FURTHER REFERENCES

Useful information on cockroaches and their control.

Combat Website

Magnolias (목련) and 'Sudden Spring Colds' (꽃샘추위)

Posted in Diary notes, Nature, plants and trees, seasons by 노강호 on April 4, 2010

Magnolia

The glorious magnolia (목련) provides a sure sign that spring is here. This is one of my favourite flowers but unfortunately, as magnificent as it looks with large, waxy, petals, it’s has a strange, low-key, chemical scent. Early spring is typified by cool or cold mornings and evenings and increasingly warmer days but temperatures can change suddenly – a phenomenon known as (꽃샘추위). From my understanding this means ‘sudden spring colds’ or, what in English we might call ‘cold snaps’ except a cold snap can occur throughout the year. Any further insight into this term would be appreciated.

Magnolias

Shepherd's Purse (냉이)

Posted in Food and Drink, herbs and 'woods', Monday Market (Theme), seasons by 노강호 on March 24, 2010

Shepherd's Purse (Capsella bursa-pastoris)

With the approach of spring many seasonal ‘vegetables’ are appearing on the streets and one of the most common is Shepherd’s Purse. This costs about 2000W (£1 sterling) for a large bunch and can be bought from the elderly women who usually sit on the pavements selling various ‘vegetables.’ I haven’t yet seen it in my local E-Mart. Two of my Korean friends didn’t even know the name for this ‘vegetable’ and neither did they know how to use it. My best Korean friend is a total muppet when it comes to cooking so  a much younger colleague gave me instructions.  Shepherd’s Purse grows in the UK where for most people it would probably be classified as a weed and indeed when I initially tried it in a soup it tasted as one might imagine boiled grass to taste. Subsequent experiences revealed a subtle taste which some students describe as ‘medicine.’ However, not giving up easily, I have cooked this several times and find it pleasant.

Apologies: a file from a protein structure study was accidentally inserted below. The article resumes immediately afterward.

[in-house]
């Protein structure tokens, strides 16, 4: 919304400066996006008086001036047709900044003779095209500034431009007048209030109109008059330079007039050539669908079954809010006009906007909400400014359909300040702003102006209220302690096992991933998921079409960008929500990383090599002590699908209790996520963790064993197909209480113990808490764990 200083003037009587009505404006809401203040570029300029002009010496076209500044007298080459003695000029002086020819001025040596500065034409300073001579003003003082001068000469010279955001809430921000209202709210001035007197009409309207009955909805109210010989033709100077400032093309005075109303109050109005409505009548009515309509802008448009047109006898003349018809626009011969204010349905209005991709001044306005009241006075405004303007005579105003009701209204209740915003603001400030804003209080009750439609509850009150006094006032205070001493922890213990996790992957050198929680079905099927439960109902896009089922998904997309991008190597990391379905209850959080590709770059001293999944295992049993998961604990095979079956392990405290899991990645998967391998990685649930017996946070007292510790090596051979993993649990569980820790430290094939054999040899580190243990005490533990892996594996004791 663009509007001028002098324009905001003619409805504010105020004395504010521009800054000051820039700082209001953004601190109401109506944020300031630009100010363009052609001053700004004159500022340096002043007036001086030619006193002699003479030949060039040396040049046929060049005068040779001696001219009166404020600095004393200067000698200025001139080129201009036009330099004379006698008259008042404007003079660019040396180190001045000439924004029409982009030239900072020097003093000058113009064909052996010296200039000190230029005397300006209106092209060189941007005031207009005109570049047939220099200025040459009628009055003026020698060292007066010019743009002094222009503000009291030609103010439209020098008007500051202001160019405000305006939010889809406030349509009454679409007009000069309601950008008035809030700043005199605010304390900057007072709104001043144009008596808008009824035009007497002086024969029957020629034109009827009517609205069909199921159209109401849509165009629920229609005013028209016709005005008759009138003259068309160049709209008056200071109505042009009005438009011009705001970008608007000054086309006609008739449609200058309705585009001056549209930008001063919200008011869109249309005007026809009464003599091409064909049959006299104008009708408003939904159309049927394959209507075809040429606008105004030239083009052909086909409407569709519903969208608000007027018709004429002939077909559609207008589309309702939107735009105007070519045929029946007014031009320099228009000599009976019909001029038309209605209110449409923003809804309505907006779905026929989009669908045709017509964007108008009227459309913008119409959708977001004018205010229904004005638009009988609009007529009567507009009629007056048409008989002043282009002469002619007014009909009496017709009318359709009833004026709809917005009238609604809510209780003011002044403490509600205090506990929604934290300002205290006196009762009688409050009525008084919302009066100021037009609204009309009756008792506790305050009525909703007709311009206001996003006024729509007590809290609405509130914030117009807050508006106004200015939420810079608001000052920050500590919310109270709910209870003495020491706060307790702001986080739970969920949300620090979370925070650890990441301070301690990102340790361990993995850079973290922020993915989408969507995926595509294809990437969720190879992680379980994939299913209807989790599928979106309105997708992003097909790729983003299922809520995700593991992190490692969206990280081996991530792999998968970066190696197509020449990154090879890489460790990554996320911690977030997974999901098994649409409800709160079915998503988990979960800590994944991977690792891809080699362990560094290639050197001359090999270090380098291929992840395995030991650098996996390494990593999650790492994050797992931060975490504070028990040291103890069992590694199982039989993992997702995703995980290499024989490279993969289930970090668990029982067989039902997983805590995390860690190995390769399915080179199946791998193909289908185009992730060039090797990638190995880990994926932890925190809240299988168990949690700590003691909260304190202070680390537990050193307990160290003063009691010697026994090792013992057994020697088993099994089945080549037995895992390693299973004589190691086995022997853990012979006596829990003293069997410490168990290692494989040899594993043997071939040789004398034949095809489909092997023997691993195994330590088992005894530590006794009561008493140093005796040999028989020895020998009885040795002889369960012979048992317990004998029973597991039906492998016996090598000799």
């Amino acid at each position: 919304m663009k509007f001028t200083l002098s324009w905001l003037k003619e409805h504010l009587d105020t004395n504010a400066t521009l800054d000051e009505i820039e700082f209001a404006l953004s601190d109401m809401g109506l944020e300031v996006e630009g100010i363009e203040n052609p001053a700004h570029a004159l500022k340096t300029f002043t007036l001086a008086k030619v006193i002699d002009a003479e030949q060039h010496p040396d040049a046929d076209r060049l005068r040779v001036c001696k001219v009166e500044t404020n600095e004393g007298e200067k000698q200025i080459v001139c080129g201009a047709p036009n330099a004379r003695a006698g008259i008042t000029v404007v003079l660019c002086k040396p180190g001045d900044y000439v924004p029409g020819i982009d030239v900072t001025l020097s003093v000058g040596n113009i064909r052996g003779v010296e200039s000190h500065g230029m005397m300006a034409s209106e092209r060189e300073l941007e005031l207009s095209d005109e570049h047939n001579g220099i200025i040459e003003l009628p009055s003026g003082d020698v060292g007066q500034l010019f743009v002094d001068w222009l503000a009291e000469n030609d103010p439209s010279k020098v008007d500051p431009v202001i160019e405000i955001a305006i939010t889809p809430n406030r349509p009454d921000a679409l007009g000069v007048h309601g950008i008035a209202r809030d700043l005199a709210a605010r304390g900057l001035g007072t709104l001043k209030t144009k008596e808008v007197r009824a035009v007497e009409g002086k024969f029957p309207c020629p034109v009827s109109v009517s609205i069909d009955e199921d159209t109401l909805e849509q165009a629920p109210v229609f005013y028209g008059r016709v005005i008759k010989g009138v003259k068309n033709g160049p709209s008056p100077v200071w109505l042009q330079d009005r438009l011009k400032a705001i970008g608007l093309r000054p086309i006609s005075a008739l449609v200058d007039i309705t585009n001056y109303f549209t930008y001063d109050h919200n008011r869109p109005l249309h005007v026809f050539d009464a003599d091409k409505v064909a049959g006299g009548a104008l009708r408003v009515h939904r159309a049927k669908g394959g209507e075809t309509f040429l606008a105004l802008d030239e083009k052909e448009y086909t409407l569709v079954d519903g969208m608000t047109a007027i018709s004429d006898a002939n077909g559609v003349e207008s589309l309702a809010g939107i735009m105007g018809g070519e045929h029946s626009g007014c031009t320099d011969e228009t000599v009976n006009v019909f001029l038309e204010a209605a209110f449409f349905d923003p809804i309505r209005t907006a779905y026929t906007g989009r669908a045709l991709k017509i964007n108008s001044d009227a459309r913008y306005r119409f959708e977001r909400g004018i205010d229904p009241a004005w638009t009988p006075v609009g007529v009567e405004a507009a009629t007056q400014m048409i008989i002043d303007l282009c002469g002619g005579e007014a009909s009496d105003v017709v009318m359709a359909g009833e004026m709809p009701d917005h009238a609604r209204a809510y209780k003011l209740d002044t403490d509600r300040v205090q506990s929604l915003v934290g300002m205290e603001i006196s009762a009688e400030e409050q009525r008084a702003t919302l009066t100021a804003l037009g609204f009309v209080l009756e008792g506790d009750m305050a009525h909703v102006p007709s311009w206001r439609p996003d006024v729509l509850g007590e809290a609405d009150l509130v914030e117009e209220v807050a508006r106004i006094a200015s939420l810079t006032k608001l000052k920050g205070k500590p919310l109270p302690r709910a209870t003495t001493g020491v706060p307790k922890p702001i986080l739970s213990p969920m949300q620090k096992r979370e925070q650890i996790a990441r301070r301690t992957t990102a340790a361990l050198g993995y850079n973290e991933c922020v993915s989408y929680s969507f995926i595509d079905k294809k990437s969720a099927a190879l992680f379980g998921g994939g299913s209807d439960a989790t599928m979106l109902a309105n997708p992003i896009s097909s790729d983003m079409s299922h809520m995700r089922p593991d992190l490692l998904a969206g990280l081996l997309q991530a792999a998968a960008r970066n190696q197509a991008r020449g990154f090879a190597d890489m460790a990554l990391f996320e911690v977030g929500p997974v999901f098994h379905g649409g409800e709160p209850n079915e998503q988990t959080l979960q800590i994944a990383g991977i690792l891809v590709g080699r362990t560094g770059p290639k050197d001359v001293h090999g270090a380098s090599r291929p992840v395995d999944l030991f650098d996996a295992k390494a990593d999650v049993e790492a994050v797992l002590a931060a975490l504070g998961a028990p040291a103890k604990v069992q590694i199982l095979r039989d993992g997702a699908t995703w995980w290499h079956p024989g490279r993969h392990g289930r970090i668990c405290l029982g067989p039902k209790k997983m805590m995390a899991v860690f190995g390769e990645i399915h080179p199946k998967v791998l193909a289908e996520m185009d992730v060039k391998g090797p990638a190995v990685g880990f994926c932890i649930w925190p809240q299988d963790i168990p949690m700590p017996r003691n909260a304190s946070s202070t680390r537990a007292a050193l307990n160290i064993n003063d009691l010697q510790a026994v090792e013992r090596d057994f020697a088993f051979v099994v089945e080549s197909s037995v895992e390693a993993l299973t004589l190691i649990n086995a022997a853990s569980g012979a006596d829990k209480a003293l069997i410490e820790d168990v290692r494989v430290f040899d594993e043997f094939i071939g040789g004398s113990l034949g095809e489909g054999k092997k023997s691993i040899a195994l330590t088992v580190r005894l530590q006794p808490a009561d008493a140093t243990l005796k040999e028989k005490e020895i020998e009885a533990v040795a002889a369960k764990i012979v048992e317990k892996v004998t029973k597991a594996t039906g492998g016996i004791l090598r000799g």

Shepherd’s Purse doesn’t seem to keep long, even in the fridge and it will need washing and the small roots trimmed off. If you buy a bagful this job is tedious! Subsequent purchases, I  prepared, chopped and then put in a plastic zip bag in the freezer. It makes a subtle addition to bean paste soup (된장찌개)and is quite often used with oyster soup. I have also used it in fish soup (해물탕). Shepherd’s Purse won’t win any taste awards and although I haven’t quite decided the extent to which I like it, it does provide a distinct but gentle background flavour.

Additional Note

(Three weeks later) Shepherd’s Purse has grown on me. In bean soup it definitely provides a pleasant flavour. I decided to buy some more later in the week. It keeps well  stored in the freezer.

FURTHER INFORMATION

Monday Market – Shepherd’s Purse (March 2011)

Creative Commons License

© Nick Elwood 2010 Creative Commons Licence.

The Kaya Mountains and Kyeong-Ju. Friday April 6th, 2001 (Korean Accounts 2000-2001)

Posted in Bathhouse, Health care, Korean Accounts Part 1, seasons, Uncategorized by 노강호 on April 6, 2001